Thinking About Moving Overseas? Take These Small Steps Before Your Big Leap!

I have moved a few times over the last few years and for some reason it’s always new countries I am moving too instead of new towns. I don’t know why, maybe I’m just difficult that way.

That being said, there are a few things I have picked up over the years that I wish someone had told me to be aware of when moving.

So, I thought I’d help you out if you are a planner, like me, and like to know what you’re getting yourself into before you actually get into it.

Los geht’s!

[firstly, here’s a little disclaimer saying that bla, bla, bla, this relates mainly to USA, Germany and Australia, as these are the countries that I have lived in/am moving to. And also, that as time passes, maybe laws are being passed or something and things are changing constantly, so please do some more research to make sure what I’m saying (typing) is still actually valid. Danke!]

So, you’re moving. That’s dope! For’real. Good on ya, mate. It’s the best, but can also be a pain in the ass if, after you’ve already settled down, and feel like you got your stuff together, that there is some little housekeeping items that you didn’t take care of yet.

Here’s where to get started:

Have Money Saved:

I mean it. It will save you a lot of stress and pain if you have a little cushion to live off of when you arrive in your destination. I have seen that most people recommend having at least 5k before you go to pay for a few month accommodation and food until you get settled. I would say that is the bare minimum for me.

That amount worries me since I tend to end up in pricier places. For Germany and Australis, I would definitely recommend having at least 10. That is the number that puts my anxiety at ease, but obviously is not feasible for everyone. I am risk averse, so I like to have more than I think I need JUST IN CASE.

When I went to South America for 6 months, I busted my ass and saved 12k (how?? I have no bloody idea!) and I only ended up needing about 4. I over-shot, but it made me feel secure knowing I could stay at a nicer place every now-and-then if I needed/wanted too.

Look For Jobs Ahead Of Time:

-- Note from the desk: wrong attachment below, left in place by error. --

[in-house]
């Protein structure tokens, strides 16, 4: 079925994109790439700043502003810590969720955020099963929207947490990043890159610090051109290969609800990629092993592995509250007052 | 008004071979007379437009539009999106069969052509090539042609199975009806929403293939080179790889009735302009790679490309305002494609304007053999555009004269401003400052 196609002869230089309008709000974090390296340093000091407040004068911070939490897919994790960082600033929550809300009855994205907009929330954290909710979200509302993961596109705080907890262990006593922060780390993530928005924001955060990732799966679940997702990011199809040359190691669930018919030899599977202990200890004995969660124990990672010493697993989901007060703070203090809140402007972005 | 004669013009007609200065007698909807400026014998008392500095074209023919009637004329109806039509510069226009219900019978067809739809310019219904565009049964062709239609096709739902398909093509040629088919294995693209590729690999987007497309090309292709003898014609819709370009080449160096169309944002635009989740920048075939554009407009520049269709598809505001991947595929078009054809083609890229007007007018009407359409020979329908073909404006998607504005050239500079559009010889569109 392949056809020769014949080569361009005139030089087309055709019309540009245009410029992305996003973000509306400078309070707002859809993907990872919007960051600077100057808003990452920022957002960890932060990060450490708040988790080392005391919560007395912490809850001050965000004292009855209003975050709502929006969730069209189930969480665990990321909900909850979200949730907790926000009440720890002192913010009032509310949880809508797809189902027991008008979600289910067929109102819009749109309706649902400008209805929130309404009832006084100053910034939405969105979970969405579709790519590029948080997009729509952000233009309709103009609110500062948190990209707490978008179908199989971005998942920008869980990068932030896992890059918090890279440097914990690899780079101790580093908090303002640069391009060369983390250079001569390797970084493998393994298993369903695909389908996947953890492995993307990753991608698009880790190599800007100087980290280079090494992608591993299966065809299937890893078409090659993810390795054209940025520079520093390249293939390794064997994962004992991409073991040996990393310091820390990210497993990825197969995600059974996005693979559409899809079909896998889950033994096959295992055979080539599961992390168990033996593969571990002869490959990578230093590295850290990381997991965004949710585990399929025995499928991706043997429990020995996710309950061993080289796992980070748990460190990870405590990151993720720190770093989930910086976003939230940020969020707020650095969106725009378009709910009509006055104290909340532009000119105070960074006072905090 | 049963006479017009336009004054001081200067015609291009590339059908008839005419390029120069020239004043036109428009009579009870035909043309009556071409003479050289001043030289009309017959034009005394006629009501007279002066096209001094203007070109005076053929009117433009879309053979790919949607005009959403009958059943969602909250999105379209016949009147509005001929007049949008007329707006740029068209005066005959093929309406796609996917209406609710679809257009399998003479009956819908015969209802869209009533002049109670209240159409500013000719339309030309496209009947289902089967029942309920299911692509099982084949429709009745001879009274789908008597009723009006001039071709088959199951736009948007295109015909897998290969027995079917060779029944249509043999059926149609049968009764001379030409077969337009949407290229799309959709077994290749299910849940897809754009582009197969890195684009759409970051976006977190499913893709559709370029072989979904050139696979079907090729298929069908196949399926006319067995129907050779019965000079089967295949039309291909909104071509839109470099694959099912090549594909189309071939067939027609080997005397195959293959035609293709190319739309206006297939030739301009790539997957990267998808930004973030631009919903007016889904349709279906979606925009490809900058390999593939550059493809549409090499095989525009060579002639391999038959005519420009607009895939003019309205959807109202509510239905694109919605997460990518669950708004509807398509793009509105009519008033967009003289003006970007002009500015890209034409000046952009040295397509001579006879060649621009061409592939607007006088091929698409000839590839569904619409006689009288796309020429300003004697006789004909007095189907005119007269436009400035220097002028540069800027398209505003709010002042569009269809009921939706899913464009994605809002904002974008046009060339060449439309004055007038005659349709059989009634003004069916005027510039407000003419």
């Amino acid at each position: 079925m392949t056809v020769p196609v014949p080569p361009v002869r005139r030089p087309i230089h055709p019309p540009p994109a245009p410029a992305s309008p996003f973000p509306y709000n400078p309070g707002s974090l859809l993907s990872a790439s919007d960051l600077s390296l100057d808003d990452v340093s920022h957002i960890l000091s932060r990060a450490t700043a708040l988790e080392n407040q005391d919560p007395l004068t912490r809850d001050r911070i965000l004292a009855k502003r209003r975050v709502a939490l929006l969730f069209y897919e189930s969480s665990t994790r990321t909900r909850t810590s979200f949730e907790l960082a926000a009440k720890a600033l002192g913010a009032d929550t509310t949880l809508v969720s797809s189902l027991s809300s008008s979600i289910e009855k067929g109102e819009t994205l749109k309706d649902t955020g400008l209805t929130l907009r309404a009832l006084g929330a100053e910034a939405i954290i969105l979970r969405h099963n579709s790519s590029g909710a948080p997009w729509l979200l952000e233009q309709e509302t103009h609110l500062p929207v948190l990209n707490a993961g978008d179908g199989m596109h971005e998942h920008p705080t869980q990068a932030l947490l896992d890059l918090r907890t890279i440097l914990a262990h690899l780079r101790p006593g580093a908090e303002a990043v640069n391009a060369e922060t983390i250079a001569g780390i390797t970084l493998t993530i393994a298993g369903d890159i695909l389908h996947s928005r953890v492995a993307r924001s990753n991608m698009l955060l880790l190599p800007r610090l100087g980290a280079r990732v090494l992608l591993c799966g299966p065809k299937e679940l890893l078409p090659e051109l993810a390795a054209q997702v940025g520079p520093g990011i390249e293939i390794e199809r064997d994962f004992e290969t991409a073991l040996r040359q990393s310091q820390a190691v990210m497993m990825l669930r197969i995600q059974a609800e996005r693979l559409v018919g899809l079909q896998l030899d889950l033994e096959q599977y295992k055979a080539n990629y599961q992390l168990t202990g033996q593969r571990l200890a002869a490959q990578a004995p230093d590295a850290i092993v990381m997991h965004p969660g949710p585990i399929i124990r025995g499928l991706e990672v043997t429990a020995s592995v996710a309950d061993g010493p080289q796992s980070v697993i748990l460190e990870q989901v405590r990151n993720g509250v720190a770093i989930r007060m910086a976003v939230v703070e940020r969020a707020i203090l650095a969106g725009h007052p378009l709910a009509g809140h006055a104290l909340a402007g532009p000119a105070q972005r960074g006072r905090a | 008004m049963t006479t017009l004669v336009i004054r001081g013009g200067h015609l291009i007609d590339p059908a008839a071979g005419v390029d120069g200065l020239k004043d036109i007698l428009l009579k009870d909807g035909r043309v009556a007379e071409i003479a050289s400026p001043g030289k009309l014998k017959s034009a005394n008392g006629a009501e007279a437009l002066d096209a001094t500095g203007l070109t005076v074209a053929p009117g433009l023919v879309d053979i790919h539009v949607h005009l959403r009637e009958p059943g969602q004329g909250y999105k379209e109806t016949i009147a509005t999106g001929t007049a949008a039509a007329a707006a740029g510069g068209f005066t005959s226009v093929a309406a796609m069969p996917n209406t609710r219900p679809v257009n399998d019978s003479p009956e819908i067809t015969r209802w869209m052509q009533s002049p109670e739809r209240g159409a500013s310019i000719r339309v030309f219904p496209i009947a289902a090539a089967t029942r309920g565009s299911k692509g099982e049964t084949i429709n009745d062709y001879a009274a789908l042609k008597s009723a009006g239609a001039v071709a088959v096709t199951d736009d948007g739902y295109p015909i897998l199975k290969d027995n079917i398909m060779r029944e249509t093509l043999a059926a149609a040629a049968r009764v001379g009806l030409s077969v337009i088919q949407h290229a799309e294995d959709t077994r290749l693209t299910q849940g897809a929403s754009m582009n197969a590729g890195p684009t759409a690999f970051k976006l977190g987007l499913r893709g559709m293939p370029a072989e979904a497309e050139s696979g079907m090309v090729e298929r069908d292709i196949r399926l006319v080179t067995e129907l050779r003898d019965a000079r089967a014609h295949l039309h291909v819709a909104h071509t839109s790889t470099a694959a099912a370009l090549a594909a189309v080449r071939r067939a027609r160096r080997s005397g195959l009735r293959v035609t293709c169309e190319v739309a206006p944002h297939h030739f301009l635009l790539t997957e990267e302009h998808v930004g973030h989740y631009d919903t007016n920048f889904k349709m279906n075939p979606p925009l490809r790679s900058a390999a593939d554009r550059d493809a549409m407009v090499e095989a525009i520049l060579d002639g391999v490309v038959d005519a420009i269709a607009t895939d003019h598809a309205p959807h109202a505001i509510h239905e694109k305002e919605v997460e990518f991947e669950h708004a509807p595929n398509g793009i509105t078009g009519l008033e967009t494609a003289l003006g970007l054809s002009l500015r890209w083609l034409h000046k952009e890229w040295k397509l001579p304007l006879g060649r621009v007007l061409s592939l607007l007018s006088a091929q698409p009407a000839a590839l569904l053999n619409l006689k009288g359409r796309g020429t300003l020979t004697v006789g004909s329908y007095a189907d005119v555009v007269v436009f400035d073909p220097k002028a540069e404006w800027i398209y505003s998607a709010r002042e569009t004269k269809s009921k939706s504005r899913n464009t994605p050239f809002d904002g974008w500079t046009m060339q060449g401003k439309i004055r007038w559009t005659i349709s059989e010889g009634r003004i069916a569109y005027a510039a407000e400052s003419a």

If you’re planning on staying in one area for a while, go ahead and send out some resumes/cvs before you get there. It’s never too soon to find a job or at least get your name out there. It makes things run much smoother if you arrive with a contract. That way, once you have a place to stay, you can go ahead and start the visa process.

Even if you don’t want to apply right away, go ahead and start looking. If you see there is a need out there, then you can go ahead and learn a few skills and maybe take up a side job to learn something new before you get there.

For example, in Australia, there is a shortage of Chefs and child-care workers. If you know that ahead of time, you can pick up a quick job where you are and start learning to cook or go ahead and start baby-sitting to make you that much more desirable to employers.

Know the country you are going to and what they need. Then, you can become a valuable asset.

Print Out Important Documents

Passports, birth certificates, your degree and ID

Have these items scanned onto one of your devices and have a copy printed.

These are all important items to have spare copies of before a move. I have a folder and it has multiple copies of everything I might need. This is handy in multiple ways. If something is lost or stolen, it helps authorities of you have documentation of what was lost and all the necessary numbers and when applying for jobs, you can show up to the interview with all the papers they will eventually ask for anyway. This smooths out the process of starting the job. If you have everything ready to go, you could start immediately and not have to dig into savings so soon.


If you haven’t already, go ahead and look for a possible place you might stay. If you don’t have a place, but are going to be staying in an Air-bnb or a hostel, go ahead and book a few days, so that you have an address to put on your immigration paperwork when you arrive. Again, this makes things run much smoother.

In Germany, I found a family from an au pair site that, later, let me stay with them rent-free while I was working a normal job. I simply worked with the kids 11 hours per week on their english but, otherwise my time was mine.

As my friends started coming back to Germany, I found that there are actually a lot of families with kids who don’t need that much help, just an extra pair of hands every now and then and they happen to also have spare rooms or at least a bed. This could save you tons of money and also give you a secure place to call your home base while you visit other areas.

Thank you for reading! Have you moved internationally before or are just starting out?

Where have you been and where are you going next? I’d love to hear! And of course, give me all the recommendations. Holidays will be here before we know it ;D


  1. Great list, I’d add that often it’s a great idea to connect with other expats in advance. There are usually lots of online resources like blogs and Facebook groups and by joining them you can often get a lot of really helpful information before you even get on the plane.

    Liked by 1 person

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